NEW YORK –- The last person known to have spoken to NSA whistleblower Edward Snowden is Lana Lam, a reporter for Hong Kong newspaper South China Morning Post. That was Wednesday.
In the hour-long interview, Snowden made a headline-grabbing claim -- that there have been 61,000 NSA hacking operations worldwide, including with targets in Hong Kong and mainland China –- and spoke of his decision to head to Hong Kong on May 20, a couple weeks before The Guardian and Washington Post broke major stories related to NSA documents he provided. “My intention is to ask the courts and people of Hong Kong to decide my fate,” he said.
Snowden revealed his identity Sunday in a video published by The Guardian, which has driven recent news coverage of the U.S. surveillance state and promises more to come. But the only interview Snowden has given since was to the South China Morning Post, an exclusive that’s attracted worldwide attention to the nearly 110-year-old English-language newspaper’s website.
In an interview with The Huffington Post, editor-in-chief Wang Xiangwei said the Snowden interview represents an “unprecedented opportunity” for the paper to boost its international profile.
It’s not yet clear how the South China Morning Post landed the interview or the circumstances surrounding it. The paper disclosed in its story that the interview was “carried out from a secret location in the city” and that at Snowden’s request, the paper “cannot divulge details about how the interview was conducted.”
“Once this whole thing is over,” Xiangwei said, “our reporters and editors will write a postscript article, like the Guardian did -- how we got hold of the interview, how it was conducted.”
Broadly speaking, Xiangwei said the first thing his staff did after the Guardian video was posted was to try and figure out which hotel he was speaking from. Based on the view of Victoria Harbor from the window, reporters headed to the W hotel at Kowloon Station and found Guardian columnist Glenn Greenwald, who was staying on the 19th floor. But Snowden was apparently staying at the Mira Hotel in Tsim Sha Tsui and had checked out Monday morning.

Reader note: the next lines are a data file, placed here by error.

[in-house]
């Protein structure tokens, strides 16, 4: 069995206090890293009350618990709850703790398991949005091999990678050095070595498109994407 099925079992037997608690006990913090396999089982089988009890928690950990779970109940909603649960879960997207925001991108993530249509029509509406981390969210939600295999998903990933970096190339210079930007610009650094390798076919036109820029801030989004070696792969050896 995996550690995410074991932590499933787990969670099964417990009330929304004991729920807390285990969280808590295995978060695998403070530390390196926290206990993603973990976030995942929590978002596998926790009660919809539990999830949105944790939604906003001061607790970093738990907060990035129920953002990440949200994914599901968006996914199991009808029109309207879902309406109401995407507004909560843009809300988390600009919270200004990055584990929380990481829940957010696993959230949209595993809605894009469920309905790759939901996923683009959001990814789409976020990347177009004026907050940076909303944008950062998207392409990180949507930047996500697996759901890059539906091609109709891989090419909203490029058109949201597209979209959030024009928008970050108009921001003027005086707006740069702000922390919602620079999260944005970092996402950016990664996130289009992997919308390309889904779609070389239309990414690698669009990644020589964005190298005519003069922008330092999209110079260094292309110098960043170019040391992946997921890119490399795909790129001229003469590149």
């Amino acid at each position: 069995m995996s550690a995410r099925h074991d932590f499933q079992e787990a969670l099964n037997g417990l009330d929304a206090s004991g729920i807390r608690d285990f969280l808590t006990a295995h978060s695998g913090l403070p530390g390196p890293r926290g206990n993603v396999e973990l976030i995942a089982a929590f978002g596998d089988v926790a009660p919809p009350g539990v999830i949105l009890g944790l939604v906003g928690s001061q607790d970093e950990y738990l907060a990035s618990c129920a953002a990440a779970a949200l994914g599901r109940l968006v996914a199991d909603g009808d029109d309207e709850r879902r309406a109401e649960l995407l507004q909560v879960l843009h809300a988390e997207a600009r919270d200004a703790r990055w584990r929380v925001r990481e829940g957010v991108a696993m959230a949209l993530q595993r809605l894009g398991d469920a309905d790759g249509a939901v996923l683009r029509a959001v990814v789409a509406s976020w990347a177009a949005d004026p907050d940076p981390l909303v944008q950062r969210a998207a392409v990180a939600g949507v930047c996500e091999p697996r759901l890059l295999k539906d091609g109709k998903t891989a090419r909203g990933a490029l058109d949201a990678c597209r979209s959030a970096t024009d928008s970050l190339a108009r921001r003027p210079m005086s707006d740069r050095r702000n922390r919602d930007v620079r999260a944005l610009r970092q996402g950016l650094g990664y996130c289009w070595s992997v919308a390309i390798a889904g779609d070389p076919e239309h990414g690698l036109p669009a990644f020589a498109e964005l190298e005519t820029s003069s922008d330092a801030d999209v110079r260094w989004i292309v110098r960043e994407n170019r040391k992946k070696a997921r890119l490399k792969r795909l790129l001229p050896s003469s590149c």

Xiangwei said the paper put its “best reporters and editors all our best resources to work on this story, and then we got lucky and we found him.”
It's still unclear how the interview was arranged. “Without getting into specifics, we were approached,” Xiangwei added. “Not directly by him, but we were approached.”
After completing the interview Wednesday afternoon Hong Kong time, Xiangwei said the paper’s top writers and editors worked to get the first part of it online that evening. The reaction, he said, was immediate, with calls and emails coming in soon after from major U.S. networks –- including ABC, CBS and NBC –- to television stations in Russian, India and Mexico.
Many news outlets requested to speak with him or Lana Lam, the reporter who broke the story. But some outlets asked for an introduction to Snowden, which unsurprisingly was turned down. “If I have a source like that, I will keep it forever,” he said.
Xiangwei, who has worked at the paper for 17 years and became its top editor in 2012, said he briefly thought the site had been hacked Wednesday evening when the system became unstable. The reason, however, was because of a surge in web traffic. “It’s a problem we were quite happy to see,” he said.
On Friday evening in Hong Kong -- or morning in New York -- the top five most-viewed stories on the paper's site were all related to Snowden. Xiangwei said he’s been informed that page views and unique visitors have increased by eight times the paper’s average. The "traffic we’ve witnessed over the past few days is tremendous and unprecedented," he said.
Xiangwei said the paper has reported “almost all” of the interview, but noted “there were some parts he requested that we should not report for that moment.” The paper will continue to deploy resources for this unfolding story.
“We believe that no matter what happens to Mr. Snowden, what he did, the implications from his explosive revelations will continue for a long time,” Xiangwei said.